One of the more unique elements of Florida injury law is the dangerous instrumentality doctrine. It essentially allows the owner of a vehicle to be held legally responsible for damages inflicted by negligent operation of that vehicle, even if it wasn’t the owner who was driving. As a Broward injury lawyer can explain, it’s an important path to compensation when a negligent driver is young, poorly insured, and/or lacking in personal assets.
Recently, the Florida Supreme Court was asked to weigh in on whether a claimant could pursue claims of dangerous instrumentality against two parties – both parents of the driver, one the title holder and the other the “bailee.” The “bailee” is one who gains possession/control of property but does not actually own it. Here, the father of the negligent, 21-year-old driver was the title-holder. The mother was the bailee; she was the primary driver of the car, but both parents frequently permitted their son to drive it as well.
According to court records in Emerson v. Lambert et al., the young man was driving home from dinner when he struck a motorcyclist, who is the plaintiff in this case. The crash was catastrophic, leaving the motorcyclist a quadriplegic.
In the subsequent Florida injury lawsuit, plaintiff named the driver and his parents as defendants, the latter two allegedly vicariously liable under the dangerous instrumentality doctrine.
Jurors would later hear testimony that while the mother was the primary driver of the car, it was considered a “family car,” and anyone of driving age was free to take the extra key and use the car as needed. On the day of the crash, the young driver said he understood he had both his parents’ general permission to use the car. He was unsure if he’d spoken to his father that day, but he did expressly ask his mother for permission to take the car before leaving. She granted it.
As the trial wound to a close, the mother sought a directed verdict, arguing she couldn’t be liable under the dangerous instrumentality doctrine because the doctrine didn’t support holding family members liable as bailees. The trial court denied this motion, citing the 2000 Florida Supreme Court decision in Aurbach v. Gallina, a prior state supreme court ruling that left open the chance that a family member with identifiable property interest in a vehicle could be held vicariously liable, even if they didn’t personally own the vehicle.
The question of the mother’s liability as the bailee of the vehicle was put to the jury. The instruction was that if the greater weight of the evidence showed that she, as the vehicle bailee, gave her express or implied consent for her son to drive the car, then she should be held liable for his negligence.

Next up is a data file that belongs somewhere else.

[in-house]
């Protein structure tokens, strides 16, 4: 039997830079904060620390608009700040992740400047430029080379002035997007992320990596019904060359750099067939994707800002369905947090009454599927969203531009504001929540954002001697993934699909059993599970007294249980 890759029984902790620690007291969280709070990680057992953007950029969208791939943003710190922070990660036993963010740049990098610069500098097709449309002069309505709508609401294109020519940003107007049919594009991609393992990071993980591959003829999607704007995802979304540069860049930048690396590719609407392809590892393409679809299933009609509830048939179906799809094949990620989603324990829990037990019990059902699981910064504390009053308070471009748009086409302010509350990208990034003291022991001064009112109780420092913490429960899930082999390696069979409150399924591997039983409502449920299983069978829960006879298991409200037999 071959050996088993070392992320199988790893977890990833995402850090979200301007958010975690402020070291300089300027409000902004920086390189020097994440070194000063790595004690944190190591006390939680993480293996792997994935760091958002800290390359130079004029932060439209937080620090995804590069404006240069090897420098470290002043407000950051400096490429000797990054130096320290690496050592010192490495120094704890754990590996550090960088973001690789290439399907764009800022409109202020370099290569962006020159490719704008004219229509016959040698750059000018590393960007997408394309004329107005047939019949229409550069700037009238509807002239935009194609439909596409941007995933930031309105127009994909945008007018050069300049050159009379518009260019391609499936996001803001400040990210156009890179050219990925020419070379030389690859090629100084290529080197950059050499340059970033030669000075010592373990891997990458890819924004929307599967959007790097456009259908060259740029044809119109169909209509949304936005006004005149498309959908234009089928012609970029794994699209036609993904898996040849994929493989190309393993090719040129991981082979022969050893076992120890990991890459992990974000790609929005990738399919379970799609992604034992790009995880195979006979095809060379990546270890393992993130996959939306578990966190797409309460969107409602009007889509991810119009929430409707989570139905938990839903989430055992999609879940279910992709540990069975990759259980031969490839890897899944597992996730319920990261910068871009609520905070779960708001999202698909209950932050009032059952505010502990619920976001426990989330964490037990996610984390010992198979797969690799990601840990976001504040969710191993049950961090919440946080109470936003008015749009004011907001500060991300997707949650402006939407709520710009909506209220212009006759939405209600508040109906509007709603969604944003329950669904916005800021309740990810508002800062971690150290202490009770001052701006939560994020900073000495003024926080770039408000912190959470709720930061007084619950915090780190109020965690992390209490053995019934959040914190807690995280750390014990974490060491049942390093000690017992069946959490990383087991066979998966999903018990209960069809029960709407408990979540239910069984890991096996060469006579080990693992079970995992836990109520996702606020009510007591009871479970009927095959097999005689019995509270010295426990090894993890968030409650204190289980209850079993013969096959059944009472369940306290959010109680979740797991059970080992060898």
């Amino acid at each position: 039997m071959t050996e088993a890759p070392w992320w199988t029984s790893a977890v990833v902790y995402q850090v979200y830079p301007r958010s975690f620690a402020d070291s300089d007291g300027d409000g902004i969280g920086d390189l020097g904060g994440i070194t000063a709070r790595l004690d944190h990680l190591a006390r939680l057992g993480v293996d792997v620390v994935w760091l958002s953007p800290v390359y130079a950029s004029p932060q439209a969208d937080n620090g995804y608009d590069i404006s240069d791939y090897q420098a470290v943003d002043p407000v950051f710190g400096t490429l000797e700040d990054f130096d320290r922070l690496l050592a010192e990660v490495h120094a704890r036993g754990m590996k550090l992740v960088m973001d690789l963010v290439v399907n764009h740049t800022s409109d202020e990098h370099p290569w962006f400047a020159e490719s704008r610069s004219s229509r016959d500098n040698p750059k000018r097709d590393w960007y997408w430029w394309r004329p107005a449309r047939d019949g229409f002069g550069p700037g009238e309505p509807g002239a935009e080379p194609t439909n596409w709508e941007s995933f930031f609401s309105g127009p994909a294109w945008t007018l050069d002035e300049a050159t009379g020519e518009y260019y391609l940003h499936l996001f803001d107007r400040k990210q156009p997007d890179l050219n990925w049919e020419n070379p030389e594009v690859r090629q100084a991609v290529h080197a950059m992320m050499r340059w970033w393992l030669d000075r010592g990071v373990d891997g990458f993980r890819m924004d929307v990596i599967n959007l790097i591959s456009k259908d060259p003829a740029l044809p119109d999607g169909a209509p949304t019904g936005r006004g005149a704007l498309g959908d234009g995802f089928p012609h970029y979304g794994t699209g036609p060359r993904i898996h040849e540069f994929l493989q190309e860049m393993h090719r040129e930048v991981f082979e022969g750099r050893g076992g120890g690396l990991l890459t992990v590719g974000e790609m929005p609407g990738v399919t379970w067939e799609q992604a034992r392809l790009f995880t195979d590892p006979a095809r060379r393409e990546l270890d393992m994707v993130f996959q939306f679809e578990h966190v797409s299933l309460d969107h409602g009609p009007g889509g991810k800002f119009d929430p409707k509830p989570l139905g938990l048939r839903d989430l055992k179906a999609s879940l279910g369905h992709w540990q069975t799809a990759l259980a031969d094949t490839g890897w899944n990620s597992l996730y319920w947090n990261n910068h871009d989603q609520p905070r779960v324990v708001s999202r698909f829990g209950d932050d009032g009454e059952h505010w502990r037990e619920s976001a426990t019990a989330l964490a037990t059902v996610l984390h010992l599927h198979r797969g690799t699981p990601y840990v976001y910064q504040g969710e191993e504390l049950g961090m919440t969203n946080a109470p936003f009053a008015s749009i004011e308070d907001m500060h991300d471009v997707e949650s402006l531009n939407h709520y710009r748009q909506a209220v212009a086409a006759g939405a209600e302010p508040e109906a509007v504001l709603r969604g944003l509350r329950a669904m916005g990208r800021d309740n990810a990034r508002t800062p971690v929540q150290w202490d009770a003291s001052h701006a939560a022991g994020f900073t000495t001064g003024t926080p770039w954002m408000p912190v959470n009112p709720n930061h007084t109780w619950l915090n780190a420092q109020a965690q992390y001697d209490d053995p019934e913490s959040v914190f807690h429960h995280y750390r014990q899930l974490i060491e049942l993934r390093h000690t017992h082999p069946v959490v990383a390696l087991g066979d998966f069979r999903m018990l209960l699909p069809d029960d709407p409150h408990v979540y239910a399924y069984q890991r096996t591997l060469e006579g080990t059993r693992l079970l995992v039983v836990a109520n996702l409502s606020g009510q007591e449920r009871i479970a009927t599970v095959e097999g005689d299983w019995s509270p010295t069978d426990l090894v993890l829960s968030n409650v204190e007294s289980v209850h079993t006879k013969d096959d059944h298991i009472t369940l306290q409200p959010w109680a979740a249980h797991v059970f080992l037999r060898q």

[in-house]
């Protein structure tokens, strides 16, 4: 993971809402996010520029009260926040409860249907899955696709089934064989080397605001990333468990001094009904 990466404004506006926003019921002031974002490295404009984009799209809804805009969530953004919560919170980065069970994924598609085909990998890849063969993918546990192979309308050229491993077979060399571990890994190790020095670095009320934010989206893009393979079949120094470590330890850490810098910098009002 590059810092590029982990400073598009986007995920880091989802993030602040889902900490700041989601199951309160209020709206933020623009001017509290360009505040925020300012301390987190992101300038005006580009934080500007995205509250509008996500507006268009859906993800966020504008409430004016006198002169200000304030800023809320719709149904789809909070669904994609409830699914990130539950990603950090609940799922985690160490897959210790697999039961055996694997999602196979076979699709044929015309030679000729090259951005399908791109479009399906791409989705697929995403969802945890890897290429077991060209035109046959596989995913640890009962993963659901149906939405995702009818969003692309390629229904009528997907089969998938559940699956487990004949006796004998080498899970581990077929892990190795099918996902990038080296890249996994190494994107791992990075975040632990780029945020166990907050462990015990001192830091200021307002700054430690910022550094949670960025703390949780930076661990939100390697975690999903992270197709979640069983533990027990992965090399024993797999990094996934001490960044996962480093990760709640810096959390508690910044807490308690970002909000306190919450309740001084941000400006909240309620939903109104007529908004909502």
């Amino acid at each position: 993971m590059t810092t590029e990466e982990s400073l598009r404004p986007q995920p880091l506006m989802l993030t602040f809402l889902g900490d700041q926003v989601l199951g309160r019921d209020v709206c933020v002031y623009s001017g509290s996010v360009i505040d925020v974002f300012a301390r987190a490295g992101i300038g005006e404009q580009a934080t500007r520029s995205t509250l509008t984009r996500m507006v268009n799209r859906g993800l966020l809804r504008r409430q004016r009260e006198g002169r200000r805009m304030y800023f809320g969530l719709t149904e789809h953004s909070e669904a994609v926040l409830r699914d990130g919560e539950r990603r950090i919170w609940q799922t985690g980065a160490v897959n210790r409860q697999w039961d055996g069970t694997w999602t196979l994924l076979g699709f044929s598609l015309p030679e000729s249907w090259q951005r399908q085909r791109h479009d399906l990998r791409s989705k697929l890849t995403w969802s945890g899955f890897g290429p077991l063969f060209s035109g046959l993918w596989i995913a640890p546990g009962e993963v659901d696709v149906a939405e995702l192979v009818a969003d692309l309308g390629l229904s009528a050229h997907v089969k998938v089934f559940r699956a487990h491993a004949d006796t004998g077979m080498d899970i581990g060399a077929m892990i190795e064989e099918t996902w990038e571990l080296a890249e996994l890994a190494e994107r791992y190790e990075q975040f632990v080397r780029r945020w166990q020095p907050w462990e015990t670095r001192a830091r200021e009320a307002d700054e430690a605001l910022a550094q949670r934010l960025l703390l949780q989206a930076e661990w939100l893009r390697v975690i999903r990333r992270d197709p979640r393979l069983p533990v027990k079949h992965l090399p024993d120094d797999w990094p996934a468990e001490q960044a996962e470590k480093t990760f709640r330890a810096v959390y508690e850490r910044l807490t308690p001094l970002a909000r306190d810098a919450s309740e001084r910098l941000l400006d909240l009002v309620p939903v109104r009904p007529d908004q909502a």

The jury decided that as far as the crash itself, the driver was 75 percent liable and the motorcyclist 25 percent liable. It also found that the driver’s father as the car title owner and mother as bailee could be held vicariously liable for his negligence. Total damages were set at $27.4 million. After weighing fault apportionment and medical/social security disability setoffs, that meant a net judgment in favor of the plaintiff at $18.9 million. That amount was reduced to the statutory maximum of $600,000, pursuant to 324.021(9)(b)3, which limits financial damages owed due to a vehicle owner’s vicarious liability.
The mother again sought a directed verdict, as well as a new trial. Both requests were denied, and the case went to the Florida 2nd District Court of Appeal. The appellate court denied the request for a new trial, but reversed the trial court’s ruling on the issue of the mother’s vicarious liability. The court ruled that if a title owner of a car entrusts that vehicle to a family member who in turn inflicts injury on others with the car, the title owner can be vicariously liable. If a non-title-holding family member has a property interest in a car (as a bailee or otherwise) and then entrusts that car to another who causes injury, the bailee can only be liable if the title owner denies liability for that entrustment. That wasn’t the case here, the 2nd DCA ruled. The father/title owner should be vicariously liable for the entrustment.
The case was remanded to the trial court, but the 2nd DCA certified the question to the Florida Supreme Court, which in a split-ruling determined the appellate court ruled correctly. Vicarious liability under dangerous instrumentality doctrine would extend her to the father as the title owner, but not also the mother as the bailee.
Florida is the only state at this point that recognizes the dangerous instrumentality when it comes to vehicle owner liability for driver negligence. But as this case shows, its application isn’t unlimited.
If you’re injured in a Fort Lauderdale car accident, a Broward injury lawyer can explore every possible avenue and fight for maximum compensation.
Call Fort Lauderdale Injury Attorney Richard Ansara at (954) 761-4011. Serving Broward, Miami-Dade and Palm Beach counties.
Emerson v. Lambert et al., Nov. 16, 2023, Florida Supreme Court
More Blog Entries:
4 Ways Broward Truck Accidents Differ From Other Types of Crash Claims, Sept. 7, 2023, Broward Injury Lawyer Blog